USARAF NCO finishes strong at Army 10-Miler
Master Sgt. Ganege Dayaprema first participated in the U.S. Army 10-Miler, third largest 10-miler in the world, in 2008 and then again in 2010 as a Fort Bragg Masters Team member, but due to deployments and official travel he had missed out on other opportunities to return to the race.

VICENZA, Italy - Master Sgt. Ganege Dayaprema first participated in the U.S. Army 10-Miler, third largest 10-miler in the world, in 2008 and then again in 2010 as a Fort Bragg Masters Team member, but due to deployments and official travel he had missed out on other opportunities to return to the race.

After travelling to the time trials in Grafenwoehr, Germany, he qualified for this year's U.S. Army Europe Open Men Team. On Oct. 21, in the 28th U.S. Army 10-miler in Washington, D.C., he finished the race in 1 hour, 5 minutes and 44 seconds, improving his personal record set in the 2008 Army 10-miler.

Dayaprema credits his numerous TDY trips for being able to train in different countries, environments and climates.

"Thanks to my job in the military, I had to go TDY to Mali, Germany and the U.S. several times," said Dayaprema. "Duty and family come before training, so while I'm away I run." While he was deployed to Iraq he completed two marathons, "because I had the time to train as duty hours, rather shifts, were set and no family commitments."

According to Dayaprema, getting to the 10-miler was quite a feat and one he credits solely to Fitness Center employee Christina Salas, who organized a training team and a group from Vicenza to attend the time trials in Grafenwoehr. This year's race in D.C. had 31,000 runners with 22,000 completing the course. The 50-year-old Dayaprema finished 639th overall.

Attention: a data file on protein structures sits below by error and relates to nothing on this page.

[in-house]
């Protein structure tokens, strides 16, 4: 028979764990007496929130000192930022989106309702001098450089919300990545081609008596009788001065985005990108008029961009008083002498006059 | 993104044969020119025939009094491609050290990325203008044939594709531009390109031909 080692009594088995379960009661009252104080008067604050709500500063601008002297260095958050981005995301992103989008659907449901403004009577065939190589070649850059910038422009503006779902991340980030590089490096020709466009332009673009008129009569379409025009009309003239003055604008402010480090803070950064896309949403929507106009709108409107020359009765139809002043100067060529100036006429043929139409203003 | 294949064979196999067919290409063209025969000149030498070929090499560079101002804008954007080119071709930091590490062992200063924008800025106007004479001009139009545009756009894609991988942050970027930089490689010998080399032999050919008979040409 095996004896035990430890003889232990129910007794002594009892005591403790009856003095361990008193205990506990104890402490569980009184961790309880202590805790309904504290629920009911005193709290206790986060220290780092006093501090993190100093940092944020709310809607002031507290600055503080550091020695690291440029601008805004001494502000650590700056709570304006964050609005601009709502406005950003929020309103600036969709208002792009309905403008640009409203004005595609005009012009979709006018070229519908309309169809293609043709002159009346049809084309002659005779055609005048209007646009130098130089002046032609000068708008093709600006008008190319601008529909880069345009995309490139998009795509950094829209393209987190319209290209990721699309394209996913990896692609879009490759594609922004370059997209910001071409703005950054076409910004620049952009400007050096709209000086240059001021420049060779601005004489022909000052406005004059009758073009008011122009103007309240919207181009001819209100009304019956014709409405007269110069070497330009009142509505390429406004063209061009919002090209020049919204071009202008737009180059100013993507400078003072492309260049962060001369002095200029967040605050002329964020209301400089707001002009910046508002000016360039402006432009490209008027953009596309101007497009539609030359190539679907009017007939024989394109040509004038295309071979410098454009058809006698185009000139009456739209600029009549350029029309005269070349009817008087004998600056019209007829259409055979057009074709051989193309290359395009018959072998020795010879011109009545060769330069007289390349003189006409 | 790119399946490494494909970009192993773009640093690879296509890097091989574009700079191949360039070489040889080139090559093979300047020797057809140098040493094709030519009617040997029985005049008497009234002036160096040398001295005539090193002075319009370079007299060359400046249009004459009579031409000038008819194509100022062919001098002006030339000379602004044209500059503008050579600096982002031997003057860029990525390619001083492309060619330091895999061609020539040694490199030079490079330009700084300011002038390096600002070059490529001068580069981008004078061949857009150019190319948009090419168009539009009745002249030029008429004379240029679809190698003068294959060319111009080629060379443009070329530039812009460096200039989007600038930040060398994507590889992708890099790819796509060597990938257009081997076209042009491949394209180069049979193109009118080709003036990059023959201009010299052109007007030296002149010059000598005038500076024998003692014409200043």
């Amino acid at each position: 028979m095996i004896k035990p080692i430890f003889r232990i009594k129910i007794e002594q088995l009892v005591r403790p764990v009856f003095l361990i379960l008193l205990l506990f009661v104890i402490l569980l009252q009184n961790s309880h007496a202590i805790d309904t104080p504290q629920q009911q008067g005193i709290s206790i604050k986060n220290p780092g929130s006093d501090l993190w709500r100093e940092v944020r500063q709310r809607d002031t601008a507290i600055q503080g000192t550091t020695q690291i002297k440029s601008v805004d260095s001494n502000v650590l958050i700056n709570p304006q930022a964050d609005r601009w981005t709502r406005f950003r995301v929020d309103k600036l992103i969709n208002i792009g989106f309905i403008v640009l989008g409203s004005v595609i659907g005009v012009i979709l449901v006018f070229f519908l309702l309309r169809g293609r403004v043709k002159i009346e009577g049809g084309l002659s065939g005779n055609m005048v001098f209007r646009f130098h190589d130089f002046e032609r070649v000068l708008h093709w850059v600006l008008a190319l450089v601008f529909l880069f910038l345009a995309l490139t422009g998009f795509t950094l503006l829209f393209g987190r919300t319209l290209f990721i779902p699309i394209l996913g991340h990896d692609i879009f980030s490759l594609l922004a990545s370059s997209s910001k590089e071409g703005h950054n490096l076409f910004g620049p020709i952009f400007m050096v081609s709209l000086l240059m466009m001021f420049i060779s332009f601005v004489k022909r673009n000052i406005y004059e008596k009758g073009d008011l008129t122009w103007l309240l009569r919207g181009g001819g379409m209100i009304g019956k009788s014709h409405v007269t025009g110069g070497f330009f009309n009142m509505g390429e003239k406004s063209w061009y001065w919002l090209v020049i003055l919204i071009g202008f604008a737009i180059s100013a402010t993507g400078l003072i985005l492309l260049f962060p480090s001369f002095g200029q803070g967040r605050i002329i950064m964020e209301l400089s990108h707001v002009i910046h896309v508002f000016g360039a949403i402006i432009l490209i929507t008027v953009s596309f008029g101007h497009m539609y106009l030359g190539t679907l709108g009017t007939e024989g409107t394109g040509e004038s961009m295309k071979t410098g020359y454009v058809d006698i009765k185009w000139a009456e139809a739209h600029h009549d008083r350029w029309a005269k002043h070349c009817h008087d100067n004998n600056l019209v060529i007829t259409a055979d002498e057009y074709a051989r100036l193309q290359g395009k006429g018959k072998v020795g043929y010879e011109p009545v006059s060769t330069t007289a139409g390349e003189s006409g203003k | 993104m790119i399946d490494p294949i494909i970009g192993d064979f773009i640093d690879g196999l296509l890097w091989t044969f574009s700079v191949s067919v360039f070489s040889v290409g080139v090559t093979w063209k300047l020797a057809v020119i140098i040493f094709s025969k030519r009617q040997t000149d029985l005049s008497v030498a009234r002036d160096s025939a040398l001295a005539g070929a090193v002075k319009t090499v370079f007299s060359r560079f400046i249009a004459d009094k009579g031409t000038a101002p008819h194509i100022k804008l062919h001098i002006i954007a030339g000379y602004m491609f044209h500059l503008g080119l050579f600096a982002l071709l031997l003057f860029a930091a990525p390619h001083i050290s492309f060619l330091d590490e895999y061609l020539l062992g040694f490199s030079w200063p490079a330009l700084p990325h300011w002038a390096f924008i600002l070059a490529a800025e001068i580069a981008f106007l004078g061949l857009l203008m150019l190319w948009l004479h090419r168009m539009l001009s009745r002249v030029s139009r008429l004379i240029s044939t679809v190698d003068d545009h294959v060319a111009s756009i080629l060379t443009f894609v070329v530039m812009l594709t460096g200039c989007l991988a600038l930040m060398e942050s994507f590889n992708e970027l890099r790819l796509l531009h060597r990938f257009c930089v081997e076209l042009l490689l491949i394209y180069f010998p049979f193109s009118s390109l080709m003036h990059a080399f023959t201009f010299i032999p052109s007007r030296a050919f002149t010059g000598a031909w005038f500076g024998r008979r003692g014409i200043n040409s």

Athleticism is a big thing in the Dayaprema household. Dayaprema is married to a former stand-out basketball player in Sri Lanka. His children are competitive swimmers and when traveling to their swim meets he said, "when they aren't swimming, I run." The children's swim meets this year have taken them to Rota, Spain, the Netherlands, England and Sicily -- and Dayaprema found time to run in each location.

"If I take the children to sports practice, I run while they train," he said. He is finding a little competition in his son, Anuk, who queried about his father's fastest 1-mile time after he returned from the 10-Miler and the 13-year-old had run in the Red Ribbon week one-miler conducted by VMS in an impressive 5 minutes, 17 seconds.

"I think I have my replacement in Family already," Ganege said with a smile.

In the last year, Dayaprema ran in the Verona half-marathon, where he suffered a stress fracture injury to his femur. He said he feels that European master (old) runners are faster than in the U.S. and the training is easier here because there are roads with fewer cars. Dayaprema's next race will be the Joint Special Operations Command 10-k run this Saturday in Fort Bragg, N.C., which had 800 participants last year.

"This race, it's off-road and muddy, will be like a family reunion among the special operations community and includes Navy Seals, and Operational Detachment-Delta operators," he said.

Dayaprema runs about 40-50 miles per week and follows a strict diet to train so he can keep his weight at 135 lbs. His advice for those who are interested in running is to start slow, always run against traffic and to "compete with yourself, never against others."

Page last updated Fri November 16th, 2012 at 05:29